“That’s kind of when I put down the baseball bat and the basketball,” says Reece. “It was an easy transition.”

In 2014, as a 14-year-old, Reece lowered the national age-group record for the 200-meter breaststroke three times, and he lowered it twice for the 100. He also qualified to compete at the Olympic trials.

“The thing I love about Reece is that when he does something, he’s all in,” says his father, Karl. “He’s not lukewarm about anything, whether it’s his grades or practice or games or winning.”

This year, competing in the 15- and 16-year-old division, Reece has continued to win, and the records have continued to fall. He lowered the national record in the 200, the race he won at the 2015 Speedo Junior National Championships, three times. And he came in second in the 100 at the 2015 FINA World Junior Championships.

He also swam in the B final of the 200-meter breaststroke at the Phillips 66 National Championships, finishing in 2:11.30, the exact time that Michael Phelps recorded in his fifth-place finish in the main final that day. They first met in Charlotte earlier this year. “We talked about staying humble,” says Reece, “and never being too satisfied with your goals.”

Phelps, at 30, now refers to himself as the “old dude” in the sport. “Getting to know Reece a little bit, he’s incredible. The guy is very talented, he’s super relaxed, super outgoing, just kind of go-with-the-flow,” says Phelps. “He’s seeing results, he’s having fun, he’s enjoying himself. He’s a stud.”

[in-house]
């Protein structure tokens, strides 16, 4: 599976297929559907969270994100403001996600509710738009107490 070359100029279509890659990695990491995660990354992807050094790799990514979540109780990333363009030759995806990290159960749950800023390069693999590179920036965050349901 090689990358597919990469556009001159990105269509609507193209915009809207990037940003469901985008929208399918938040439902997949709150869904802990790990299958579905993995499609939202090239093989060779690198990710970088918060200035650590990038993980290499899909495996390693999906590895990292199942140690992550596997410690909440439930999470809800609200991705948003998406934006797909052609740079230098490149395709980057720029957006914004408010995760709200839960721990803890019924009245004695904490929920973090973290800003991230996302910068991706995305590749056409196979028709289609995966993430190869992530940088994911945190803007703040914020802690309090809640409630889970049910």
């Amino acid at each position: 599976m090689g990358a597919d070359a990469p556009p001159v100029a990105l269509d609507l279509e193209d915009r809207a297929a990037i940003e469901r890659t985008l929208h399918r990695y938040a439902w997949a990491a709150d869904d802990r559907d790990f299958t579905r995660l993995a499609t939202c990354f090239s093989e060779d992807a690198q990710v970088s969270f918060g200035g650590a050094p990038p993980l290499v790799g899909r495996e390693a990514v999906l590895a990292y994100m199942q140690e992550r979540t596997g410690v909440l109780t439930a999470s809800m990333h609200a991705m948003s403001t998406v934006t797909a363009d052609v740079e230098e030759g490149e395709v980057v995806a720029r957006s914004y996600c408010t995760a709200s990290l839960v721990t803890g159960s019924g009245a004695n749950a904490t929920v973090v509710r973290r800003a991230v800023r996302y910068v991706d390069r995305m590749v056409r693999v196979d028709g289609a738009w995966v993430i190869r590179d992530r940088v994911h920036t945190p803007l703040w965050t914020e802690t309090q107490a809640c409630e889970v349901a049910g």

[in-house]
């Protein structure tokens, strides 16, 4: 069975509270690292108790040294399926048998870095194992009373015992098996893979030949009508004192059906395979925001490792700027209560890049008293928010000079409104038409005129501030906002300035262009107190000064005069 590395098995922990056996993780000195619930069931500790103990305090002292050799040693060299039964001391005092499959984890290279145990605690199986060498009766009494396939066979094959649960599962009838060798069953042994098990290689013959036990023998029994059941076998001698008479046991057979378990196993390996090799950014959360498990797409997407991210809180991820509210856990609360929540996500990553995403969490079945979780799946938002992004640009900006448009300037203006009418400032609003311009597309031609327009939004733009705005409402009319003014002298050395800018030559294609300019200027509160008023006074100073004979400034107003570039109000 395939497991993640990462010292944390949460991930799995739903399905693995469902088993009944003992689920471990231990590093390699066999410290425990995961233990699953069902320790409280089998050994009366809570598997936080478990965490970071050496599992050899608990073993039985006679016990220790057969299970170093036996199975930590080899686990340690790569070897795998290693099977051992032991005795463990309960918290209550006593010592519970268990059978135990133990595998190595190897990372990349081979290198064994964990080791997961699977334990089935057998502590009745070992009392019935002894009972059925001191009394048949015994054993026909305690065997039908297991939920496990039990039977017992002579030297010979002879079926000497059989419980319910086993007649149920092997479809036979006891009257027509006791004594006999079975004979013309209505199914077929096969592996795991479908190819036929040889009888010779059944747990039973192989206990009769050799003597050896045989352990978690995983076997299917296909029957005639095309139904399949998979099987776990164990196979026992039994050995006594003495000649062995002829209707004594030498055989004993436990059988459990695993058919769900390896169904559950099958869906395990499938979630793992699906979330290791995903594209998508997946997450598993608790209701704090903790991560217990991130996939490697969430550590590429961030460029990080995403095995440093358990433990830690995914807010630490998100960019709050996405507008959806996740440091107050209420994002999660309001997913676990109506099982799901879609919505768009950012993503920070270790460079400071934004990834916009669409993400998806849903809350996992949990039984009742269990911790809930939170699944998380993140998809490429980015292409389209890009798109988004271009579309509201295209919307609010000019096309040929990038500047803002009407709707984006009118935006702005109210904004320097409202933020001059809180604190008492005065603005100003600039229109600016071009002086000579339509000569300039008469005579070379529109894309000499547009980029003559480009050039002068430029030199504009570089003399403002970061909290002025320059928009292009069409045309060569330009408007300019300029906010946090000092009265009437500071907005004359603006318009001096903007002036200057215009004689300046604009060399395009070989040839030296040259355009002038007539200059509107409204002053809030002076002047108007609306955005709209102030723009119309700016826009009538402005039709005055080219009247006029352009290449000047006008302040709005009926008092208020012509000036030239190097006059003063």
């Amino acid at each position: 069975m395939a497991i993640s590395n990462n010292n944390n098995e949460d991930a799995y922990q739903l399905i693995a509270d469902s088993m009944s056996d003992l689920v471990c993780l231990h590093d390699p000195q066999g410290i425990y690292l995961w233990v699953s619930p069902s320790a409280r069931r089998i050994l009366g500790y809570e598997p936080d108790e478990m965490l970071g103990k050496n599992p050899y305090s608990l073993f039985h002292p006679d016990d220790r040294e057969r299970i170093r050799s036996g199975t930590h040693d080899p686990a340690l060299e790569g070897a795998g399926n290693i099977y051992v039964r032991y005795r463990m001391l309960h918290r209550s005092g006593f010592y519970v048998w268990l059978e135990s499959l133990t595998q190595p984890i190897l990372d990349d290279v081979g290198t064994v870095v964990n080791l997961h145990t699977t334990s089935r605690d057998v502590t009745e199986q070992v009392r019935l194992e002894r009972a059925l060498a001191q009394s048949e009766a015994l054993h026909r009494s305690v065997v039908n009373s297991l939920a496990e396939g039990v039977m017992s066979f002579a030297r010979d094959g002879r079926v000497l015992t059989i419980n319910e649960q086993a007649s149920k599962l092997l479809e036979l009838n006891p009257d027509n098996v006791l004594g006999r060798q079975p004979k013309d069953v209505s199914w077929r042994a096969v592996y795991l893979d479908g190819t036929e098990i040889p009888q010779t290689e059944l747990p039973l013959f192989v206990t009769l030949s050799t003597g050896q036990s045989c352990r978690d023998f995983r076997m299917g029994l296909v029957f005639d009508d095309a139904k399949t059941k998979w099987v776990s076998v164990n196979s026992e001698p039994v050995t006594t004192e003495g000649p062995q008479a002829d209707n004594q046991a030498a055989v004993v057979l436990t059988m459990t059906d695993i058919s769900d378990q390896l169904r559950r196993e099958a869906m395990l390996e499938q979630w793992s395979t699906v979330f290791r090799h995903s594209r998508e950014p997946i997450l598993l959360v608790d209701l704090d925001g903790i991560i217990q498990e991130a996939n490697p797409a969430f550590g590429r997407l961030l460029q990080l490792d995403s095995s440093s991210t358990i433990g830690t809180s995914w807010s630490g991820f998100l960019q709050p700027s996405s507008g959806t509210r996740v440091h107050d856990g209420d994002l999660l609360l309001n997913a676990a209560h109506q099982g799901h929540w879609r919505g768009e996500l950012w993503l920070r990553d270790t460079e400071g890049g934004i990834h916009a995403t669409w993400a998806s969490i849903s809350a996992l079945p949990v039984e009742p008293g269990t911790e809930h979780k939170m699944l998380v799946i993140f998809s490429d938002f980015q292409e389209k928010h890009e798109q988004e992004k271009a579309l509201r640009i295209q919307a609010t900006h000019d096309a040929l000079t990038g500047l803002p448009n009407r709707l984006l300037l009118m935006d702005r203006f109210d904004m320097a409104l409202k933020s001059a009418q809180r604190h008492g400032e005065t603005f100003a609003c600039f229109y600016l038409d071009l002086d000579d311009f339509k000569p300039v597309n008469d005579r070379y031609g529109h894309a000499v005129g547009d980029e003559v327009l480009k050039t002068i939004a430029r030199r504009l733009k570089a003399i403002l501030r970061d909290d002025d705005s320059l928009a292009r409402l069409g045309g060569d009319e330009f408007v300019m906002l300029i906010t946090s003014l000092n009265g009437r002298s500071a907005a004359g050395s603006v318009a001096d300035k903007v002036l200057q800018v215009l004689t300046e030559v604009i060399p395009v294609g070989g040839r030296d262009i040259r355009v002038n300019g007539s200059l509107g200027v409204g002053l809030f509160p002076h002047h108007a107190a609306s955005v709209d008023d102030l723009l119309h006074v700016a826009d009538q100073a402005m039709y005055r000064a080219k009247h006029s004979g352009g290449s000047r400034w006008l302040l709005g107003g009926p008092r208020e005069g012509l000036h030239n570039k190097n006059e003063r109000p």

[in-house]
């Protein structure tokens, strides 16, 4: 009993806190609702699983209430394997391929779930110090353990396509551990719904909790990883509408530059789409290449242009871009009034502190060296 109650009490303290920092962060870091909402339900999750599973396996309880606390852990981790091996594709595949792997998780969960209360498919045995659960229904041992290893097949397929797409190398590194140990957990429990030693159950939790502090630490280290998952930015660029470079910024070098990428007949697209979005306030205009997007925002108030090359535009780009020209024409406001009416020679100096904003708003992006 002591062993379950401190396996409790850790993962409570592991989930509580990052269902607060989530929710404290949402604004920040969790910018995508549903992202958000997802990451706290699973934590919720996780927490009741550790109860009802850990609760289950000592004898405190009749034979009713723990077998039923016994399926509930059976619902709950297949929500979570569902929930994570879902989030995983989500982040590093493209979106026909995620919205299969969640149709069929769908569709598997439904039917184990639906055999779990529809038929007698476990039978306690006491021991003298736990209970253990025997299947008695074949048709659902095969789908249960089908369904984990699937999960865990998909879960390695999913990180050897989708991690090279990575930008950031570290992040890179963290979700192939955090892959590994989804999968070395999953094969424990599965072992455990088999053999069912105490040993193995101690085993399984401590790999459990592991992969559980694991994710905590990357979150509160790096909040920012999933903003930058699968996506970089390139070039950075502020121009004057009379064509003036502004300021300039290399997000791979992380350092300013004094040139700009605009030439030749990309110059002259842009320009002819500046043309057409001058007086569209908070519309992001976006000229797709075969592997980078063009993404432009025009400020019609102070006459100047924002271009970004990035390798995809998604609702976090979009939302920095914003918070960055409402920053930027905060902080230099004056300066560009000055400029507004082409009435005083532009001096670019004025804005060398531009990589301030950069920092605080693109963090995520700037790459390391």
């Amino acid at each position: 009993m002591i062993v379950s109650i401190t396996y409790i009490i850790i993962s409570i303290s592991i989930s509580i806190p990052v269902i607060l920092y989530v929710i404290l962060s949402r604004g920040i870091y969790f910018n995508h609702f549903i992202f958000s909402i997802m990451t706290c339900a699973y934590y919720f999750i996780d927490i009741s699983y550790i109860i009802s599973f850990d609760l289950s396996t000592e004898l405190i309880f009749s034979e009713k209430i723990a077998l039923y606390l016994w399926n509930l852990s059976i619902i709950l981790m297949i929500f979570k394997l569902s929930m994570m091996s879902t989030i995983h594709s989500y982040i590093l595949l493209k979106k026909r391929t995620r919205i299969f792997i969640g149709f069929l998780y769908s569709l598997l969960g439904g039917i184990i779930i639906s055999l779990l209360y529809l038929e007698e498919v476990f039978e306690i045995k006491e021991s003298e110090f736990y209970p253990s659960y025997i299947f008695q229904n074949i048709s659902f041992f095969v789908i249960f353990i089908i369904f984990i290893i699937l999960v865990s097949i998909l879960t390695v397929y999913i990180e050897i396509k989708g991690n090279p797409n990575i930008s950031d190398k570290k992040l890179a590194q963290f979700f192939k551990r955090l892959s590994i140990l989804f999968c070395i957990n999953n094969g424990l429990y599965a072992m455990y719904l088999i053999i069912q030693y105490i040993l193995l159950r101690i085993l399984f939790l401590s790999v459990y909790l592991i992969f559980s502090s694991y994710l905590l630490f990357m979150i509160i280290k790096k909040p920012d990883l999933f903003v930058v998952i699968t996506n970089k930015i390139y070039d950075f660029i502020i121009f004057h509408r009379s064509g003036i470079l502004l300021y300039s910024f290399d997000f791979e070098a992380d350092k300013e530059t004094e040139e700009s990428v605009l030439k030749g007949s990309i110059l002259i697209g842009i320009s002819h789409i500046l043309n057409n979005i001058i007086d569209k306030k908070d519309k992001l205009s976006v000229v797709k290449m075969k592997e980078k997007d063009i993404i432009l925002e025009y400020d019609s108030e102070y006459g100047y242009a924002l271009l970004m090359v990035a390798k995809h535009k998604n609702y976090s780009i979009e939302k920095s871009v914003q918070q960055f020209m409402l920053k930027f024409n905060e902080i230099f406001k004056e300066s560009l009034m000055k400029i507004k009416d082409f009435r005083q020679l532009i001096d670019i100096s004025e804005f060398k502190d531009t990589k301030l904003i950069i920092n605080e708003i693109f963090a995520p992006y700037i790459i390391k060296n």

sportskid of the year 2015 reece whitley

Olympic Dreams

Reece certainly seems to have the “staying humble” and “having fun” part down pat. He signed his first autograph when he was 12, and he still gets a kick out of it when anyone asks. “It’s fun to do,” says Reece. “I take it as a surprise every time. I look at myself as somebody who hasn’t really done much for the sport yet.” 

Yet. Over the next six months, Reece’s primary goal — other than getting good grades, including in his honors chemistry and algebra classes and in Chinese — is lowering his time in the 200, his best event. His fastest time in that race (2:11.30) is around two seconds slower than the U.S. qualifying time for the 2012 London Olympics (2:09.09). 

“As well as he did this summer, we’re still working on some new techniques with him,” says Keelan. “Right now our main focus is working on speeding up his tempo and maintaining that tempo.”

Adds Phelps, “He’s got a good head on his shoulders. It’s all about making good decisions, and so far he’s made a bunch of good decisions, and he’s come a long way. I’d like to see him keep succeeding and remember what it took to get where he is.” 

Reece currently swims with PCAC six days a week — from 6 to 8:30 p.m. and on Saturday mornings — and arrives at the school at 6 a.m. three days a week for strength training (by himself or in a small group) before class. He works on technique for an hour on Sundays one-on-one with Keelan.

Meanwhile he’ll continue to set an example for other kids in his sport, telling his own story of hard work. “He practices in the pool with our 10-and-under and 12-and-under swimmers,” says Keelan. “If they’re not really on target or focused, we’ll just ask Reece to talk to them for 10 minutes, and of course they’re just in awe listening to him.”

Says Reece, “Making an impact on a young swimmer at a meet is probably more important than the times that you swim. All these records are meant to be broken, but if you change a kid’s life or if you put a smile on a kid’s face because you took a picture with them, that never dies.”


Photos: Heinz Kluetmeier for Sports Illustrated (with kids), Domeyko Photography (with Phelps, in ECAC cap), A.Masini/Deepbluemedia/Insidefoto (on board, medal)